As a dietitian, gelatin became known as a stable for clear liquid and full-liquid diets. It is often recommended for vomiting as a means to replace fluid loss and provide calories. The sugar-free gelatin became a favorite for individuals as a "Free Food" on weight-loss programs and diabetic diets. Gelatin is considered a fluid and therefore must be calculated when a patient is placed on a fluid restriction. 


Jell-O Commercial
2010



Links
Jell-O Recipes
7 Wacky Jell-O Molds from Around the World



Wednesday, May 8, 2019

Walk or Bike to School Day


Walking and bicycling to school enables children to incorporate the regular physical activity they need each day while also forming healthy habits that can last a lifetime. 

Regular physical activity helps children build strong bones, muscles, and joints, and it decreases the risk of obesity. In contrast, insufficient physical activity can contribute to chronic diseases, such as diabetes, heart disease, cancer, and stroke.

Resources
1. National Bike and Walk to School Day http://www.walkbiketoschool.org/

Saturday, April 6, 2019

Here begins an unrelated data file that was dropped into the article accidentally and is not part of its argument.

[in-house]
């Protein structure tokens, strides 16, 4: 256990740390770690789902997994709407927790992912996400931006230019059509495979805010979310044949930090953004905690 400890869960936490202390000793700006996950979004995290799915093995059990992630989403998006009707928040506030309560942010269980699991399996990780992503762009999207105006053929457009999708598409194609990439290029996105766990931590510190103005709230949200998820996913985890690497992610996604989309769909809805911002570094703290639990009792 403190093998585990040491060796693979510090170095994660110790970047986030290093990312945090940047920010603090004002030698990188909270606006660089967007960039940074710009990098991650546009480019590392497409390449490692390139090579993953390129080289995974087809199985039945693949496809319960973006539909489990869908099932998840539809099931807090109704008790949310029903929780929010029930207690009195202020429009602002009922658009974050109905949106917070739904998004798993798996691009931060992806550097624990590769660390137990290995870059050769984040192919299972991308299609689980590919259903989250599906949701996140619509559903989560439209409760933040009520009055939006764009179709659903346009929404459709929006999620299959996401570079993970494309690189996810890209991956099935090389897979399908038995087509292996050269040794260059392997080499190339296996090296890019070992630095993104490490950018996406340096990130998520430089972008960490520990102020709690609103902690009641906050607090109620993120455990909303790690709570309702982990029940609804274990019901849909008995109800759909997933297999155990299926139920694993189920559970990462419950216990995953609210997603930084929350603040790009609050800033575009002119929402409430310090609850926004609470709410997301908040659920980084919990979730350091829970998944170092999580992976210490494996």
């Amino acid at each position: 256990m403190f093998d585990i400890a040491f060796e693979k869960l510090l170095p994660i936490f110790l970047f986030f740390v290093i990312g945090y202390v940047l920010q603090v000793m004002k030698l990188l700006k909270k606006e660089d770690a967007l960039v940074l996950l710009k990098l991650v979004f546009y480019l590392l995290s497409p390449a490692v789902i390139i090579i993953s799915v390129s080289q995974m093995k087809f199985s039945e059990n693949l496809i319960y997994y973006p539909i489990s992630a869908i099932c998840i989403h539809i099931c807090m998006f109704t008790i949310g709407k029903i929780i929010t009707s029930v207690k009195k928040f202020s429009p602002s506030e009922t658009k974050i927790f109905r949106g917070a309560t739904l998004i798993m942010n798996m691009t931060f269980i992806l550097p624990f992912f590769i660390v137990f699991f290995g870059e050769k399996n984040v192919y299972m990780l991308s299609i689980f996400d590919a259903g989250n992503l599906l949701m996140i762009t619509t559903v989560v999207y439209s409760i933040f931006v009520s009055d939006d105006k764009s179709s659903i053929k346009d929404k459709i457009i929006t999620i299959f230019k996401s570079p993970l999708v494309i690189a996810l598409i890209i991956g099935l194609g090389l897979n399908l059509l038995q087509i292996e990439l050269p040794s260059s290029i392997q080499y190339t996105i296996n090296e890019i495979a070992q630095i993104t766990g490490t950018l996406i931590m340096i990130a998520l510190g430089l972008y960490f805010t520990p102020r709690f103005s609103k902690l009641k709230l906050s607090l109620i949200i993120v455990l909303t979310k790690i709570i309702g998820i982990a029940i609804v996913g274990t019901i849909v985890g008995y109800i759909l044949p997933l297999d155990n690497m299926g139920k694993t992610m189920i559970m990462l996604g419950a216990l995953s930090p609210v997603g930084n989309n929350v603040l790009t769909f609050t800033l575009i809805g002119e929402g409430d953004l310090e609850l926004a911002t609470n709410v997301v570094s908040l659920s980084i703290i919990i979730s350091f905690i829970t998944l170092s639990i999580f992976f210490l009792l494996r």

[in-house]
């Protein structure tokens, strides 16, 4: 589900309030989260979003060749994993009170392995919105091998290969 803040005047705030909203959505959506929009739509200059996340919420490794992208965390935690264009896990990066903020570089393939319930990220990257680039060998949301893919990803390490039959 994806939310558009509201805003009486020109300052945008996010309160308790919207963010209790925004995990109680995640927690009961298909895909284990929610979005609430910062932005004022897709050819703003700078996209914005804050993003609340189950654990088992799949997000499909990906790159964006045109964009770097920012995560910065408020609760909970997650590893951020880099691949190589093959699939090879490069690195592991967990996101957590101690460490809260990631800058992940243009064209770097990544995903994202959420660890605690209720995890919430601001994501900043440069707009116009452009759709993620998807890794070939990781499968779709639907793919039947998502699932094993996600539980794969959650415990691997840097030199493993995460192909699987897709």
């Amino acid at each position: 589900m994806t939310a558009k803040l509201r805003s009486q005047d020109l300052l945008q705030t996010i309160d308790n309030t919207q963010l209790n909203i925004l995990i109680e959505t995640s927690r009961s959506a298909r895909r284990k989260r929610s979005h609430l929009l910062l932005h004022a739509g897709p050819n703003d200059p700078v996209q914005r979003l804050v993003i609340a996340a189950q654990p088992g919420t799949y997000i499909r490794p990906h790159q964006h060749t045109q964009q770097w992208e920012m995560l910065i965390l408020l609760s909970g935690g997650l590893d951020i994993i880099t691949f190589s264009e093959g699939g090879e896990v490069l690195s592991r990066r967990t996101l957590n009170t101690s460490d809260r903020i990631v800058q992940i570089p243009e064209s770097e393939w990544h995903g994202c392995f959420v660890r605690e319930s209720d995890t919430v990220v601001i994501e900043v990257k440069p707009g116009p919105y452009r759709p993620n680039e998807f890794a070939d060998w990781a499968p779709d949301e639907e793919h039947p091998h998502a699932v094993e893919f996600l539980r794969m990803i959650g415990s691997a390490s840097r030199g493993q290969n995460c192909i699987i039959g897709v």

World Health Day - Universal Health Care For All



About WHO
Who we are, what we do

"Our goal is to build a better, healthier future for people all over the world. Working through offices in more than 150 countries, WHO staff work side by side with governments and other partners to ensure the highest attainable level of health for all people.

Together we strive to combat diseases – infectious diseases like influenza and HIV and noncommunicable ones like cancer and heart disease. We help mothers and children survive and thrive so they can look forward to a healthy old age. We ensure the safety of the air people breathe, the food they eat, the water they drink – and the medicines and vaccines they need."



World Health Day

    Key messages for World Health Day